What are the risk factors of urinary infections?

Some people may develop more and more frequent infections than others and these are:

  • Female gender, 50 percent of them develop a urinary infection at some point in their life and many of them can develop more than one.
  • Active sexual life. Women with active sex lives are more likely to develop more urinary tract infections. Sexual intercourse can irritate the urethra, predisposing bacteria to travel more easily to the bladder. In fact, the peak of urinary infections in women reaches the “honeymoon” or with the beginning of sexual activity.
  • The use of some prophylactic methods, such as diaphragms or the use of spermicidal agents.
  • Age. After menopause, urinary tract infections may increase, as the tissues of the vagina, urethra, and base of the bladder become thinner and more fragile from the loss of estrogens that keep these tissues vital
  • Kidney stones or any type of obstruction of the urinary tract (even benign prostatic hypertrophy, which is often encountered in men over 60, increases the incidence), preventing the normal flow of urine and causing stasis
  • Diabetes and other chronic diseases that reduce immune protection
  • Prolonged use of tubes (urinary catheters)
  • Immobilization (staying in bed for a very long time – after various fractures)
  • Pregnancy
  • Low hygiene

Complications of urinary infections

If treated carefully and properly, urinary infection rarely leads to complications, but if left untreated, it can become serious. Untreated urinary tract infections can lead to acute or chronic kidney infection (pyelonephritis), which permanently damages the kidney.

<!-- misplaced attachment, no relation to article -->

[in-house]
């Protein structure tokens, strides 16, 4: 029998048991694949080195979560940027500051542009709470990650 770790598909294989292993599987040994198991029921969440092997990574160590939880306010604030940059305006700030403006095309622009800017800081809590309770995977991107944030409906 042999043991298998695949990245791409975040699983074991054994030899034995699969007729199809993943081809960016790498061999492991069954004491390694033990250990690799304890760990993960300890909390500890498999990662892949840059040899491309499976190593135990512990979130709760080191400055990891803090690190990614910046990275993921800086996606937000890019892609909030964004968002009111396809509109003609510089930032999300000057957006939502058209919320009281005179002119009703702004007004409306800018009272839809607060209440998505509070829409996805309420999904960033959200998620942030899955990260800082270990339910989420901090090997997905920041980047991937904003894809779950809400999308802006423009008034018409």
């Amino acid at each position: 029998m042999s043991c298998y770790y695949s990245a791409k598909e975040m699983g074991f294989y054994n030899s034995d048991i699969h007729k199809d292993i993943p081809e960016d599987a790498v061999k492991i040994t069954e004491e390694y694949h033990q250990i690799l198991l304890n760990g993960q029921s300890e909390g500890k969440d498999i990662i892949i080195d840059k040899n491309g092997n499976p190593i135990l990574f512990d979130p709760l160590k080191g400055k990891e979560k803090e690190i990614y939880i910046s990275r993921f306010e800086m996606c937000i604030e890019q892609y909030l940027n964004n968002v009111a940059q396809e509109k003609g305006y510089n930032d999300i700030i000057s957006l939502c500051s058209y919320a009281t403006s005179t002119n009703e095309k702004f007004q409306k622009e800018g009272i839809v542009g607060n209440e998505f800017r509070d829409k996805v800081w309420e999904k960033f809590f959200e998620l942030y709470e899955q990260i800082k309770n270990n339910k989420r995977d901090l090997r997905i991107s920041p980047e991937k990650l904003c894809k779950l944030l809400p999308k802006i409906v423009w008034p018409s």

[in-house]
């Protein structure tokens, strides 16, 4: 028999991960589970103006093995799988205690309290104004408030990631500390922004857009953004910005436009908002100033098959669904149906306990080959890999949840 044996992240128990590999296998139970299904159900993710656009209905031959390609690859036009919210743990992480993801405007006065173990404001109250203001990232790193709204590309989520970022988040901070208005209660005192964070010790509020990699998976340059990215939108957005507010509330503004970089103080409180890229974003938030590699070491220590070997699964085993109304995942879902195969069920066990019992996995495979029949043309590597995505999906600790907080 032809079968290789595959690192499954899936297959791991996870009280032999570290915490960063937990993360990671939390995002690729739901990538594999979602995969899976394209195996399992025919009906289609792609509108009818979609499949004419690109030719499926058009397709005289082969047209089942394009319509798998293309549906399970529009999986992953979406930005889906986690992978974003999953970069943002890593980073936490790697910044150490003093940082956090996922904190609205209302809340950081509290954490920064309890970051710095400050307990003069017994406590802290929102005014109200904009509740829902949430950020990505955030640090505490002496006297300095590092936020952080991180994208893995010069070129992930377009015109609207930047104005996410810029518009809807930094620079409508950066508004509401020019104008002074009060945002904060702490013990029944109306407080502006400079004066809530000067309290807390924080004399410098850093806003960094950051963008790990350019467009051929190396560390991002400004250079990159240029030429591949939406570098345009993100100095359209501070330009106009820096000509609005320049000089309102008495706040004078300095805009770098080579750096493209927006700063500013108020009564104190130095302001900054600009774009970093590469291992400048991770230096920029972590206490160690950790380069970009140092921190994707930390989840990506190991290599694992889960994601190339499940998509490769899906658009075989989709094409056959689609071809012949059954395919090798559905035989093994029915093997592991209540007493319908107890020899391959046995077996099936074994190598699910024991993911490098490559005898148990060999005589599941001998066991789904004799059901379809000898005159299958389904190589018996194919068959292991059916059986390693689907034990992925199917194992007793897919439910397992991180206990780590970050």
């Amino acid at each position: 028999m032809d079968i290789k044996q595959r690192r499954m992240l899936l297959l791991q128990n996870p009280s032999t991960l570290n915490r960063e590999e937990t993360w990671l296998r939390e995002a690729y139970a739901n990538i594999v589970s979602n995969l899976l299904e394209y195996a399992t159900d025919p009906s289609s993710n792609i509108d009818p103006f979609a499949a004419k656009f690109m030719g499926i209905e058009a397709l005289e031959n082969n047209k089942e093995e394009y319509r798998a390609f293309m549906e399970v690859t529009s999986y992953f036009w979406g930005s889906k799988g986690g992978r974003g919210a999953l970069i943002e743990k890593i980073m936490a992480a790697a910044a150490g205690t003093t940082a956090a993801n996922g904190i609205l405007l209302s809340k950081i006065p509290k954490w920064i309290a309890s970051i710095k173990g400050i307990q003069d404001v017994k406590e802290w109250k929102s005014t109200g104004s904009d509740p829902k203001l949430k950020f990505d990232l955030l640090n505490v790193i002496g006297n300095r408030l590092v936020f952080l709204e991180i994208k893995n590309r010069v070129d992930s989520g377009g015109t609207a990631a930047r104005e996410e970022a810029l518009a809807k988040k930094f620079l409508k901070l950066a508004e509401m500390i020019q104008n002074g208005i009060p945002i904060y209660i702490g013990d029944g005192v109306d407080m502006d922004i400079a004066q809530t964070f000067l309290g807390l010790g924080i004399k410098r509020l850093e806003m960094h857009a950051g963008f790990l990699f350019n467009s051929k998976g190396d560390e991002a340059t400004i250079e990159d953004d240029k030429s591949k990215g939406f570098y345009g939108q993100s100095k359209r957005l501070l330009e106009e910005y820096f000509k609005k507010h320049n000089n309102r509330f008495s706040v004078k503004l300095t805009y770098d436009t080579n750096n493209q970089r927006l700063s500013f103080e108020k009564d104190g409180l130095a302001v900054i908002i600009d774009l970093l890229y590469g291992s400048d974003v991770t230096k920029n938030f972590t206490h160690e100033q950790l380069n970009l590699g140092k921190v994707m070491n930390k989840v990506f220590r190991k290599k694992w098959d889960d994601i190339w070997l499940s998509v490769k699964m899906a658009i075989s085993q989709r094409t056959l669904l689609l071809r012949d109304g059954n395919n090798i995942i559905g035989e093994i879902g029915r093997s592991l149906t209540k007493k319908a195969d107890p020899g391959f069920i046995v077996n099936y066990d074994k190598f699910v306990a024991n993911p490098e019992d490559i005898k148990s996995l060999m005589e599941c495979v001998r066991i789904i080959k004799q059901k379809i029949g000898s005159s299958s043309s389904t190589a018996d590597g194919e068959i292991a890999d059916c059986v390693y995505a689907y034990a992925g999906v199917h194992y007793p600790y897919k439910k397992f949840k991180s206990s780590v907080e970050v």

Children and young adults are at higher risk for kidney damage after infections, as symptoms are overlooked or confused with other conditions. Pregnant women who have urinary infections have an increased risk of giving birth to premature or low-weight (hypotrophic) babies. Women who have developed three or more urinary tract infections are likely to continue to have them again.

Treatment of urinary infections

The treatment is done according to the cause and must be done by the doctor, according to a uroculture (urine culture) and not to use different antibiotics taken without the doctor’s recommendation, who must be the only one to evaluate the case, determine the treatment and its duration. Indiscriminate treatment leads to candidiasis (mold) and liver damage, or microbial resistance.

How can urinary infections be prevented

  • Every individual is required to have the best possible personal hygiene.
  • Do not hold the urine, but empty the bladder every time you feel the need to urinate.
  • Drink as much non-carbonated liquids as possible.
  • Do not drink alcohol.
  • To treat other foci of infection wherever there may be such as; decayed teeth, sore throats, ear, nose and respiratory tract infections.
  • To fight and treat other favorable diseases such as: arterial hypertension, diabetes, etc.
  • Pregnant women should do frequent urinalysis checks and is unable to move.